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The Student News Site of Stony Brook University

The Statesman


Aronofsky’s “Noah” drowns under its cinematic potential

Much of the emotion in the film comes from the developing tension within Noah’s family. (PHOTO CREDIT: MCT CAMPUS)

When director Darren Aronofsky, a documented atheist, was hired to direct and co-write a big-budget adaptation of the tale of Noah’s Ark, there was a huge backlash. In an open quote, Aronofsky stated that “Noah” would be “the least biblical film ever made,” which is ironic considering it is one of the best to come out in a long time.

The film begins with a brief visual review of the story of Adam and Eve, which results in the split of people. After a silence from God, who is continually called “the Creator,” the people’s faith begins to fade, resulting in the rebirth of sin, except for Noah (Russell Crowe). He begins to have visions sent to him by the Creator warning him of the downfall of humanity sparking him into building the ark. This sparks internal and external controversy about the nature of humanity and who truly is sinful.

Noah also uses giant rock golems as unionized construction workers to help him defend and construct the larger-than-life ark. While I do not remember this part of the biblical story, I did miss a lot of Sunday school classes, so I assume this is accurate.

The strength of the film really comes from how strange Aronofsky lets the film get. This is not a faithful adaptation of the biblical text, but rather a harrowing character study of a man who believes in religious messaging from a Creator. The result is a disaster film that teases audiences with a psychological view of Noah. In an interesting turn, the film spends a large chuck of time building up the character as the typical hero, all while making us aware of how insane and morally wrong his actions are.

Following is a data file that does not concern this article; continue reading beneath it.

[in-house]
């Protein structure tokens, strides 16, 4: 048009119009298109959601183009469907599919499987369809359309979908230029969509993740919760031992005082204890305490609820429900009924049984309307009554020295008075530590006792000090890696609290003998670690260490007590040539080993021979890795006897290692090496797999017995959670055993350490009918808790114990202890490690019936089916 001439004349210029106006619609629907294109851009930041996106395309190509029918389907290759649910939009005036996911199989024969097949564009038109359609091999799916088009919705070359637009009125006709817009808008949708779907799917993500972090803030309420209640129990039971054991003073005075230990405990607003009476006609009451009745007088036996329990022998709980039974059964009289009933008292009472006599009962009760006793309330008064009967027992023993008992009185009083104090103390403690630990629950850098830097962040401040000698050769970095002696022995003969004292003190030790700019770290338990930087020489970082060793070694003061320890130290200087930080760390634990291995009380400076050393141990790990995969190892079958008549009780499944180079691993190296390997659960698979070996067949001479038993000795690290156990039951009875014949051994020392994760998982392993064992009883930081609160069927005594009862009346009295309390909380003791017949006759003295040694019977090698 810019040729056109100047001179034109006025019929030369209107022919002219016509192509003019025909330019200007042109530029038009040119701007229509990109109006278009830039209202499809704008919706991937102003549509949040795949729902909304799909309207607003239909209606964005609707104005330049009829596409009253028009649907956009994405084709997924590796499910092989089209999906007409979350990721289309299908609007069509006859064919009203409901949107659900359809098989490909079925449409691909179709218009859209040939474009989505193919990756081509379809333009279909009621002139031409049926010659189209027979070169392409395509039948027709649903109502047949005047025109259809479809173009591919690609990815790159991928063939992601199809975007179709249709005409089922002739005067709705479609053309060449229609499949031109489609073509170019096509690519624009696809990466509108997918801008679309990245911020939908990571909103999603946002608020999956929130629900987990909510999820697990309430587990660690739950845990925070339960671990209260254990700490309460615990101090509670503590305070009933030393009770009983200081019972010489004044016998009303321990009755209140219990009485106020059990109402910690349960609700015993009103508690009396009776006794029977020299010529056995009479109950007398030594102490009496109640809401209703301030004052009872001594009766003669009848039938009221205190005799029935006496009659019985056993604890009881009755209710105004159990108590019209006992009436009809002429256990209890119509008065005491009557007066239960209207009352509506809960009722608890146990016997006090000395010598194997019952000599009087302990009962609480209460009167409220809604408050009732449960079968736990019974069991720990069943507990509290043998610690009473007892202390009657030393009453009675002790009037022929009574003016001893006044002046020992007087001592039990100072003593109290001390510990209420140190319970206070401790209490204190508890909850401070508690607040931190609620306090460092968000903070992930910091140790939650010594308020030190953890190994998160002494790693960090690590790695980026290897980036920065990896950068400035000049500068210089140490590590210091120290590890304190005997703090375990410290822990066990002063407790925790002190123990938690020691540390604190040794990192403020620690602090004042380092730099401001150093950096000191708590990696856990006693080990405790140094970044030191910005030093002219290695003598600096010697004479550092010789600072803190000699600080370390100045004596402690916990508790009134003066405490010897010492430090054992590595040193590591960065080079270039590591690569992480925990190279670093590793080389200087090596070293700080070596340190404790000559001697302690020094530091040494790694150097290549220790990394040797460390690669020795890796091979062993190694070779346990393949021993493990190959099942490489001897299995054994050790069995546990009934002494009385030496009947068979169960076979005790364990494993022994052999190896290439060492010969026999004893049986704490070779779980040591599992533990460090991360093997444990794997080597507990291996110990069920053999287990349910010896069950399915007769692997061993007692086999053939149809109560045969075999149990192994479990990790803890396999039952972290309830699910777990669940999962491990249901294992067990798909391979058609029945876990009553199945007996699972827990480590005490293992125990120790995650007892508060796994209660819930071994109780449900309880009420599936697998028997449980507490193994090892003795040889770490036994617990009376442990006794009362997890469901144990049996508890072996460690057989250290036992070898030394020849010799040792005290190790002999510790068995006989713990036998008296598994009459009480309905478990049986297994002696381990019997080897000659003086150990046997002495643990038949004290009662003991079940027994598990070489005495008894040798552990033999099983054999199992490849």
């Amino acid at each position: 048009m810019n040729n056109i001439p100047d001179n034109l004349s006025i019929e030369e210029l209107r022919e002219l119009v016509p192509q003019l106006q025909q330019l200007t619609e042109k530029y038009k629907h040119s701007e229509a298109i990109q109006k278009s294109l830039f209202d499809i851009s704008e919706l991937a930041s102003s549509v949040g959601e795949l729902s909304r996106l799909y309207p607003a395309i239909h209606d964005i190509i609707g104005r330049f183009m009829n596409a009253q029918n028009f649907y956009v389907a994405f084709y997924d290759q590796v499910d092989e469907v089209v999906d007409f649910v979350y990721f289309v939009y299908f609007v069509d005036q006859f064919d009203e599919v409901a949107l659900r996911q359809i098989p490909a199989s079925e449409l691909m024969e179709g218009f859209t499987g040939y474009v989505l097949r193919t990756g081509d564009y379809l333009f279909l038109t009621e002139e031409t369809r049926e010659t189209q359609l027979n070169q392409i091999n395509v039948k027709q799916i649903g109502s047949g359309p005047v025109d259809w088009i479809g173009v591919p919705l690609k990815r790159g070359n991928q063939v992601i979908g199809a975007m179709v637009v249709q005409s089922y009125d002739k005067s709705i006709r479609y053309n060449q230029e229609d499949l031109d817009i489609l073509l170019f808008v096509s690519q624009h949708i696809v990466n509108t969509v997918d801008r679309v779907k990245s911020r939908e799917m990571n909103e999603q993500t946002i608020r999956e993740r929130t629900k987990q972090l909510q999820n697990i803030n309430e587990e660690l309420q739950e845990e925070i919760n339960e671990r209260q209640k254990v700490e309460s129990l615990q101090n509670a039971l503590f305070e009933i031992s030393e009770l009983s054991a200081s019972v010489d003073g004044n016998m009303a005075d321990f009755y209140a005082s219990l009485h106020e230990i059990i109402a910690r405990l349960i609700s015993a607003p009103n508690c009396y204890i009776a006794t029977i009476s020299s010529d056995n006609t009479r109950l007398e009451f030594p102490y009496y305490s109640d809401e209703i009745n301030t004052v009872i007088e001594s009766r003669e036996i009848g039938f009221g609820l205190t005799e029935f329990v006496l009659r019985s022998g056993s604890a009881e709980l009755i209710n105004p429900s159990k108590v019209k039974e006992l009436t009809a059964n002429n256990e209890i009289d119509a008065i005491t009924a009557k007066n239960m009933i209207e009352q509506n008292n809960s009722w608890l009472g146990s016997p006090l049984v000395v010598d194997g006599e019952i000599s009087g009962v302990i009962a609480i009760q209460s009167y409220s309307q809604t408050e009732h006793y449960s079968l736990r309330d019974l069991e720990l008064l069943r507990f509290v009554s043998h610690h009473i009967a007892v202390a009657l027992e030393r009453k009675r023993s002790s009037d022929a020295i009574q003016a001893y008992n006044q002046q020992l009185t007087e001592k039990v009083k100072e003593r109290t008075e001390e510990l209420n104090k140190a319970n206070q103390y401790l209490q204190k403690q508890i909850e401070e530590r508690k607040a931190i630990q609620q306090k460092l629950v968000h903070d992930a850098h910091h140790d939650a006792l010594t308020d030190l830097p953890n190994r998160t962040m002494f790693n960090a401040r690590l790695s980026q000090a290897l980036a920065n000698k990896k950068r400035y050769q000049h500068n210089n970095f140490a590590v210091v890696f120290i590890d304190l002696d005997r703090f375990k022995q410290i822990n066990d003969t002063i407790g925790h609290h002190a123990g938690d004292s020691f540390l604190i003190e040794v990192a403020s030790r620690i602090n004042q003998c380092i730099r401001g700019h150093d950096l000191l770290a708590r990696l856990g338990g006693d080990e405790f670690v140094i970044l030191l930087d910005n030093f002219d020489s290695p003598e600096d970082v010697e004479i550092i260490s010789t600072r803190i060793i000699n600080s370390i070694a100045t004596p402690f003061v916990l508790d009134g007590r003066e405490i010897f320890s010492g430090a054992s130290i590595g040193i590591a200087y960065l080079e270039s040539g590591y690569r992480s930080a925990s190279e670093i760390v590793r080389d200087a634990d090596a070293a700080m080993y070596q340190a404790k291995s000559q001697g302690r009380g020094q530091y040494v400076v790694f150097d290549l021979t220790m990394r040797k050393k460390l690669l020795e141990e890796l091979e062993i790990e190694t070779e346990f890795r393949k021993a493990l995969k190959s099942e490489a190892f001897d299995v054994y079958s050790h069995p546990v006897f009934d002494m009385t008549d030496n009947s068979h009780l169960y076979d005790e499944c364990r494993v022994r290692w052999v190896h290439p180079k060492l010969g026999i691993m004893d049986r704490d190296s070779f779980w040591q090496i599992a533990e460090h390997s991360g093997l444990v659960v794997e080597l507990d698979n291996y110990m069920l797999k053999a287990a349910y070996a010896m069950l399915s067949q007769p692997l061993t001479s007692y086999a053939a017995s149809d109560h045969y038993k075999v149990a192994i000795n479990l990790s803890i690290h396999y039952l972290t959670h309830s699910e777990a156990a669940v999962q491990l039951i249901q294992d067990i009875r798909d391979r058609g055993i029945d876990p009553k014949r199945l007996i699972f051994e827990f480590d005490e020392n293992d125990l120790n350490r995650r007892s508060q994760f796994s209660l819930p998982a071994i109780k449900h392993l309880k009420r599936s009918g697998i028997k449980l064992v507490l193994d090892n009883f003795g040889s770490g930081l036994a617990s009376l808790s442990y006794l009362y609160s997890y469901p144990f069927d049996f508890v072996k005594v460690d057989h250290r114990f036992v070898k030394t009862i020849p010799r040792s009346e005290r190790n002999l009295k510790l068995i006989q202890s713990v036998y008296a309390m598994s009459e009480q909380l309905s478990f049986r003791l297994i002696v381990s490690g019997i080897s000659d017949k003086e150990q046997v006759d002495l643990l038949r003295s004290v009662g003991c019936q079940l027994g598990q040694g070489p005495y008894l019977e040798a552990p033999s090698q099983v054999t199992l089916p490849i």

It is an interesting idea that the film fails to fully explore. Seeing Noah’s family unravel leads to some powerful scenes, but the movie teeters on the line, instead of fully delving into the surreal aspects, like Aronofsky’s previous work. For all the strides Aronofsky takes to pull away from the original story, he seems to pull away at the last moment. For every reference to the biblical text, Aronofsky treats us with a huge fantastical set piece or technical achievement. It feels like two separate movies and it ends up focusing on the one you do not want.

Speaking from a purely cinema graphic standpoint, the film is a technical marvel. The camera work is used to great effect, showcasing the sheer destruction the flood caused, and Aronofsky knows the perfect angle to highlight the emotional pain conveyed by the strong performances. This is especially true for Crowe and Jennifer Connelly, who plays Noah’s wife, Naameh.

The other actors are decent in their roles, but they really add nothing to the story. Emma Watson is fine as Noah’s adopted daughter, but her character is thrown into a really unnatural twist at the end. Anthony Hopkins plays Noah’s grandfather Methuselah, who brings some comic relief to the grim tale, but again, is quickly introduced and thrown away.

Whether or not you follow the Bible, the story of Noah is a dark one, that essentially is about the extinction of the entire human race,  something the film does not shy away from. There are a few scenes in the film that are truly shocking, walking a delicate line between emotional and harrowing narrative. Still, every time the film seems to be moving into darker territory it backs out with a long-winded anecdote. By the time the film ends, which is about 30 minutes later than it needs to be, the film backs out of really embracing the dark side of the tale of Noah.

“Noah” has the essence of a brilliant film, but end up being a bit of a mess with its inconsistent tone. While enjoyable on its own merits, what it teases makes us hope that Aronofsky would have delved completely into the surreal, rather then sticking to the original story.

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